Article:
Estrogen and the Female Athlete
Estrogen and the Female Athlete

Estrogen and the Female Athlete

Estrogen is a sex hormone that is primarily known for its role in female reproductive health. For menstruating individuals in their reproductive years, estrogen fluctuates throughout the menstrual cycle. Its rise mid-cycle stimulates the release of luteinizing hormone, which further signals ovulation to occur, and its fall at the end of the cycle triggers the onset of menstruation.


There are three types of estrogen with varying roles:

  • Estrone: a weaker type of estrogen present in the largest amounts during menopause. 
  • Estradiol: the most common type of estrogen during reproductive years.
  • Estriol: the type of estrogen that rises during pregnancy [1]. 

Men also produce estradiol, though in much smaller amounts compared to females. And despite its claim to fame as a reproductive hormone, estrogen’s job description cannot be limited only to reproductive health.


Next to reproduction, estrogen is most known for its role in bone health as it’s a major regulator of bone metabolism and has been found to both suppress bone resorption and stimulate bone formation [2]. Notably, low estrogen has been found to predict fractures independent of age and body weight, which is important for athletes who wish to avoid injury [3] 

 

female trail runner

 

Estrogen is also being researched for its role in cardiac health. Interestingly, the leading cause of death among females of any age is cardiovascular disease (CVD) [4]. However, the important caveat to this is that studies have suggested that “premenopausal females have reduced incidence of cardiovascular disease (CVD) when compared to age-matched males, and the incidence and severity of CVD increases postmenopause,” which is when estrogen declines [5]. It’s understood that estrogen mediates its cardioprotective actions by promoting the development of new blood vessels and vasodilation, which decreases blood pressure, while decreasing oxidative stress and fibrosis.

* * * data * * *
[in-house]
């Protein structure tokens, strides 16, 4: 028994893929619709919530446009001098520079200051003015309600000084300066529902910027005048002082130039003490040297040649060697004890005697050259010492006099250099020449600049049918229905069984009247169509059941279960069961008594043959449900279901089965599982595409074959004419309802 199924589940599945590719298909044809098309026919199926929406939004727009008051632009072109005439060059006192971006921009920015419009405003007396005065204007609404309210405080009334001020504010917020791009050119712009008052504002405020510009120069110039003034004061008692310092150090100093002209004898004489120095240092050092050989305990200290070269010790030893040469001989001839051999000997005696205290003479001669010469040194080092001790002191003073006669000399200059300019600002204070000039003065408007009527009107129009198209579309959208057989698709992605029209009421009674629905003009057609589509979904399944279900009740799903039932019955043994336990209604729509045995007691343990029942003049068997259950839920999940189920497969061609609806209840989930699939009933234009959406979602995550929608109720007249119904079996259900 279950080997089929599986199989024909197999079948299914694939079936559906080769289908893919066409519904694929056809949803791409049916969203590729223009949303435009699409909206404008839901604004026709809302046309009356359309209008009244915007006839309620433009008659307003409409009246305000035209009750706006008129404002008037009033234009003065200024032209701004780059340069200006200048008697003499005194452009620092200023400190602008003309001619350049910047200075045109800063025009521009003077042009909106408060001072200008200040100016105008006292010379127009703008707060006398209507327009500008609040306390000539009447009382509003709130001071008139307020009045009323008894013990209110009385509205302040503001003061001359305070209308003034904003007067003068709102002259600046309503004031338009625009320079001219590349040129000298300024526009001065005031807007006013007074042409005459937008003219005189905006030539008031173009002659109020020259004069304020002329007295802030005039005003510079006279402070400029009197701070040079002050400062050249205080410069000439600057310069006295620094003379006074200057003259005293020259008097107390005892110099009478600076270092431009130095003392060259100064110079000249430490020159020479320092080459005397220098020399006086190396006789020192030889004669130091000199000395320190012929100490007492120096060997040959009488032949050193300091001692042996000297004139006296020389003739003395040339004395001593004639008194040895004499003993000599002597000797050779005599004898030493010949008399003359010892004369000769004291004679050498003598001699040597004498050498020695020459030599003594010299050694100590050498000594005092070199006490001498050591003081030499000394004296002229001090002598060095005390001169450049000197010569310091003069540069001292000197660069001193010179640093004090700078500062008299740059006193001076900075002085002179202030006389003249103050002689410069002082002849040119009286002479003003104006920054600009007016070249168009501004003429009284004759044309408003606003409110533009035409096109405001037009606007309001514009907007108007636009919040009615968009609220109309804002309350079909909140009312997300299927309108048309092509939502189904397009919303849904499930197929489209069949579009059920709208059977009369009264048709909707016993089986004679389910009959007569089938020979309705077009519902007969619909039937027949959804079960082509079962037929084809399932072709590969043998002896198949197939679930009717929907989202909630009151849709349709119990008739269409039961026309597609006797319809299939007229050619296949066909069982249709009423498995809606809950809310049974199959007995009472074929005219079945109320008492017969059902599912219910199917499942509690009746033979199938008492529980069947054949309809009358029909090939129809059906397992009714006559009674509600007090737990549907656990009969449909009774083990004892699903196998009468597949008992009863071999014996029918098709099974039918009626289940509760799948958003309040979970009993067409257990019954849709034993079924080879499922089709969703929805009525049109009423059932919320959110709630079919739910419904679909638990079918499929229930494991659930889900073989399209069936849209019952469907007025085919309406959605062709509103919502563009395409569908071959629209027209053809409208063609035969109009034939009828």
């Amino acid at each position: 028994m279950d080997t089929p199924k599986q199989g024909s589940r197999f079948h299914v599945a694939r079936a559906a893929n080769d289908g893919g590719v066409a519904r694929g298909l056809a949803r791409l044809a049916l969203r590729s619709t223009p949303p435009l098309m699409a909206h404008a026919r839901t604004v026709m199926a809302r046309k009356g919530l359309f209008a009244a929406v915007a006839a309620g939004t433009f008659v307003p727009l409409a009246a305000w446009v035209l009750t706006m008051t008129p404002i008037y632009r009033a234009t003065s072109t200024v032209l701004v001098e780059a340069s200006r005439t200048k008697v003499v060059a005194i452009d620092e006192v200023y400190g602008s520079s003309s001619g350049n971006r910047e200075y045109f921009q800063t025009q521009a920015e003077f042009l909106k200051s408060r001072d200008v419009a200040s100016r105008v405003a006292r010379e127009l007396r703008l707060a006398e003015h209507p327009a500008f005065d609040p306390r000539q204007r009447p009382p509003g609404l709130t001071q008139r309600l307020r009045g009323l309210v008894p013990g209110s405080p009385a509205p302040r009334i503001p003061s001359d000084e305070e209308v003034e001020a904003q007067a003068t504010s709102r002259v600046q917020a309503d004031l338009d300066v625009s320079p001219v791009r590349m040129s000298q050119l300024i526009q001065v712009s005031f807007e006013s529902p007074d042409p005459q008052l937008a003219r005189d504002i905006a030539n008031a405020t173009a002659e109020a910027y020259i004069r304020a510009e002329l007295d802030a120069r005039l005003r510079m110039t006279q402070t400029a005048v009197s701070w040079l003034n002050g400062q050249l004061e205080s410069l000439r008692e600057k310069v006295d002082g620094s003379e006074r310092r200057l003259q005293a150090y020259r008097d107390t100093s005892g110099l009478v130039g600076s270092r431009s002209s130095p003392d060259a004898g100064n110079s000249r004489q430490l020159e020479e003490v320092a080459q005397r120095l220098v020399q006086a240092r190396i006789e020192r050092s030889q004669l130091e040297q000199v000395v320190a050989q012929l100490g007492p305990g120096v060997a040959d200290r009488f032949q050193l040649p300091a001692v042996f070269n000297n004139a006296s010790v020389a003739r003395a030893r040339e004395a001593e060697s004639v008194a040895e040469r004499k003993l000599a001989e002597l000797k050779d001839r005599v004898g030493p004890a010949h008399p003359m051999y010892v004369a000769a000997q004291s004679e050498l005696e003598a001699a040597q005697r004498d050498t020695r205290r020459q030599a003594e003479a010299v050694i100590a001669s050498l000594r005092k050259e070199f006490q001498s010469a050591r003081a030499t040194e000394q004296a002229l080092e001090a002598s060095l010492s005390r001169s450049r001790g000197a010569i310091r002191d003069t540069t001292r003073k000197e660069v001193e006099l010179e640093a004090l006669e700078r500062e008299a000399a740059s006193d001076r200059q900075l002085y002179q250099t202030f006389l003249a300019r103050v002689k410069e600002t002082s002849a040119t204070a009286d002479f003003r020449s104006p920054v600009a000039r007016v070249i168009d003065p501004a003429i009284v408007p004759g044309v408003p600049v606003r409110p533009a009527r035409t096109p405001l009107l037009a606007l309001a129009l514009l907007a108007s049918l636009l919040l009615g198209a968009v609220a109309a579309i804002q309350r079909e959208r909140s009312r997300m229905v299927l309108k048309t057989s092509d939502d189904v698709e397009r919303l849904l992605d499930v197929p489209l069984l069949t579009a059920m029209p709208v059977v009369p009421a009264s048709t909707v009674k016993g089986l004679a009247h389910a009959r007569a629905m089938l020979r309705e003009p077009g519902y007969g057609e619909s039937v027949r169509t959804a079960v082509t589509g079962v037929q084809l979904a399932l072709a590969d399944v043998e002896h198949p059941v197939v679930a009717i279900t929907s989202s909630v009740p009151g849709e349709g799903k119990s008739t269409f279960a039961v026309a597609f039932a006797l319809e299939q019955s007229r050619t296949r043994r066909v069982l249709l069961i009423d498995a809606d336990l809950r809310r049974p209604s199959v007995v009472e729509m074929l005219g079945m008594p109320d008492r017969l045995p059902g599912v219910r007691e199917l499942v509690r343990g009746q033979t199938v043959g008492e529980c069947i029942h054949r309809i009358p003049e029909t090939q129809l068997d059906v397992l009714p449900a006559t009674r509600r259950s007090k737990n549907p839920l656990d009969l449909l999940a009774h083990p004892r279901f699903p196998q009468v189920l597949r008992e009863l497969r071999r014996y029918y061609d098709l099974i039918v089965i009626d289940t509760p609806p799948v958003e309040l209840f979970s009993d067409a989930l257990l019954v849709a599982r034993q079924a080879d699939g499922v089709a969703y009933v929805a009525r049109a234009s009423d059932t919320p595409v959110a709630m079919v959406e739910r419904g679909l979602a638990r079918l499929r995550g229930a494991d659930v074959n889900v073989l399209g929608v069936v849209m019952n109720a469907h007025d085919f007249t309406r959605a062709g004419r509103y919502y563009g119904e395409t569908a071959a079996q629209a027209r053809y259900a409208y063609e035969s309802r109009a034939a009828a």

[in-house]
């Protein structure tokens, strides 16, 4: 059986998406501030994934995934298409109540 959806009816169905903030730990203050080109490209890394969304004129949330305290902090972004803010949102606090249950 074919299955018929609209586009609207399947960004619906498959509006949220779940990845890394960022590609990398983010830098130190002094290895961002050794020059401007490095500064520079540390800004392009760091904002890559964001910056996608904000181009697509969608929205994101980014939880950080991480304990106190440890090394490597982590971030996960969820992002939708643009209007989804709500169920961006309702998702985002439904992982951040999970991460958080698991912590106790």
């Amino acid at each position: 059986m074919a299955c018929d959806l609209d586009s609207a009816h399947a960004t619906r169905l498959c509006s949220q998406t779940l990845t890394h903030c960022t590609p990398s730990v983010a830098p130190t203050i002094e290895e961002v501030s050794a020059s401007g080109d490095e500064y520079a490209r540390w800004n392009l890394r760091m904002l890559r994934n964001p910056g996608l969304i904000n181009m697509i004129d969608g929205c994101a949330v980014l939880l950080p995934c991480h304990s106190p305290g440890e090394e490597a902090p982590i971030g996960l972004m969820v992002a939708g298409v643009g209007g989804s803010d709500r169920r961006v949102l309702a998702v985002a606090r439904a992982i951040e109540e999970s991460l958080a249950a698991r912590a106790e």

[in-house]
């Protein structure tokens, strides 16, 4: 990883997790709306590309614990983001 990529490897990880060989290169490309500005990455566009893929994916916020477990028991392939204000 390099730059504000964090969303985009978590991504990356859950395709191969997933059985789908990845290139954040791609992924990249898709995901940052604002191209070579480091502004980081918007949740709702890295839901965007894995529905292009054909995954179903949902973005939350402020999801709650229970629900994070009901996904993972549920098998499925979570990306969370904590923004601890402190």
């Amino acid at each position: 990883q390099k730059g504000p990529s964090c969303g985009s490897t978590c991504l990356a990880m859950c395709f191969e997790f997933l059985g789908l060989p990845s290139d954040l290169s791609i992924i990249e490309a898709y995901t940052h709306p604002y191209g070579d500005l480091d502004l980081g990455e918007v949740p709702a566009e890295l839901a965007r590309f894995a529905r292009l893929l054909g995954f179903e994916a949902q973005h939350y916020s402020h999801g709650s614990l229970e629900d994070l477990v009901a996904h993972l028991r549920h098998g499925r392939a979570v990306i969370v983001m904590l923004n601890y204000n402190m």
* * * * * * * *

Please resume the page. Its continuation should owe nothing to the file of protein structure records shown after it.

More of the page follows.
Further, estrogen is also believed to play a role in brain and immune health [6]. It’s easy to imagine why estrogen is so important for female athletes!



Low energy availability contributes to low estrogen levels


For athletes, over-exercising combined with under-eating creates low energy availability and is a major contributing factor to low estrogen [7] . This can be accompanied by low body weight or low body fat percentage, but this is not a prerequisite! 


While estrogen does fluctuate from high to low throughout the month in someone having a natural menstrual cycle (i.e. not taking hormonal contraceptives), it can create a variety of symptoms when not produced in sufficient amounts.


Low estrogen might show up as:

  • Missing or irregular periods
  • Hot flashes
  • Depression
  • Increased UTI’s
  • Infertility
  • Weak bones or stress fractures
  • Painful intercourse
  • Increased abdominal fat

Missing periods are a red flag indicator that athletes should pay attention to - it’s better to catch a missing period than a bone fracture down the road! If someone is missing a period for more than three cycles (after having already begun menstruation), this is called secondary amenorrhea. It’s often due to an energy deficiency from under-eating and overtraining, but It’s important to explore this issue with a licensed physician to rule out other causes, such as a thyroid disorder [8]. 

 

female athletes enjoying gnarly products